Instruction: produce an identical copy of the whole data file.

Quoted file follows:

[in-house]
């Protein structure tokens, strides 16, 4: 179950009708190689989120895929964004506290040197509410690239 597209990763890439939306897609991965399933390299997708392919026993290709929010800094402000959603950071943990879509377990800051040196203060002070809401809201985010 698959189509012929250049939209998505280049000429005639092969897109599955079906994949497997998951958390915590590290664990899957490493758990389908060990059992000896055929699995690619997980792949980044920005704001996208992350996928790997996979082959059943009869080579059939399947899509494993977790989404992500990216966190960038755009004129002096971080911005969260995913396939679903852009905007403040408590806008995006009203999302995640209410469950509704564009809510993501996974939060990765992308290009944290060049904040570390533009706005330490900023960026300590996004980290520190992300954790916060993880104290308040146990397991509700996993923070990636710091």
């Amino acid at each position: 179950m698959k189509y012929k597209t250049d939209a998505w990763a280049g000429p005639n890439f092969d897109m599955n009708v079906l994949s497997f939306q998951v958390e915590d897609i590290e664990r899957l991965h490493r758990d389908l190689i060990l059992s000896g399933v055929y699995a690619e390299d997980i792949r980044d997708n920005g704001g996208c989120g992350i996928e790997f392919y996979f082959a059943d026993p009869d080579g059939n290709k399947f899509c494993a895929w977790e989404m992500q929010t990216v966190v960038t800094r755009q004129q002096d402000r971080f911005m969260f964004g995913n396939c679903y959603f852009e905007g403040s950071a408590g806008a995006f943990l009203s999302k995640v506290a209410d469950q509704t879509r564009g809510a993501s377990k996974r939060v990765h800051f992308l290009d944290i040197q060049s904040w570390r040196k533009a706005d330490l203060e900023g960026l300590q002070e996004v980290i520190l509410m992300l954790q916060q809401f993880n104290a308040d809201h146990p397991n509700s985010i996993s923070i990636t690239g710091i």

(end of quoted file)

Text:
[in-house]
């Protein structure tokens, strides 16, 4: 179950009708190689989120895929964004506290040197509410690239 597209990763890439939306897609991965399933390299997708392919026993290709929010800094402000959603950071943990879509377990800051040196203060002070809401809201985010 698959189509012929250049939209998505280049000429005639092969897109599955079906994949497997998951958390915590590290664990899957490493758990389908060990059992000896055929699995690619997980792949980044920005704001996208992350996928790997996979082959059943009869080579059939399947899509494993977790989404992500990216966190960038755009004129002096971080911005969260995913396939679903852009905007403040408590806008995006009203999302995640209410469950509704564009809510993501996974939060990765992308290009944290060049904040570390533009706005330490900023960026300590996004980290520190992300954790916060993880104290308040146990397991509700996993923070990636710091």
């Amino acid at each position: 179950m698959k189509y012929k597209t250049d939209a998505w990763a280049g000429p005639n890439f092969d897109m599955n009708v079906l994949s497997f939306q998951v958390e915590d897609i590290e664990r899957l991965h490493r758990d389908l190689i060990l059992s000896g399933v055929y699995a690619e390299d997980i792949r980044d997708n920005g704001g996208c989120g992350i996928e790997f392919y996979f082959a059943d026993p009869d080579g059939n290709k399947f899509c494993a895929w977790e989404m992500q929010t990216v966190v960038t800094r755009q004129q002096d402000r971080f911005m969260f964004g995913n396939c679903y959603f852009e905007g403040s950071a408590g806008a995006f943990l009203s999302k995640v506290a209410d469950q509704t879509r564009g809510a993501s377990k996974r939060v990765h800051f992308l290009d944290i040197q060049s904040w570390r040196k533009a706005d330490l203060e900023g960026l300590q002070e996004v980290i520190l509410m992300l954790q916060q809401f993880n104290a308040d809201h146990p397991n509700s985010i996993s923070i990636t690239g710091i």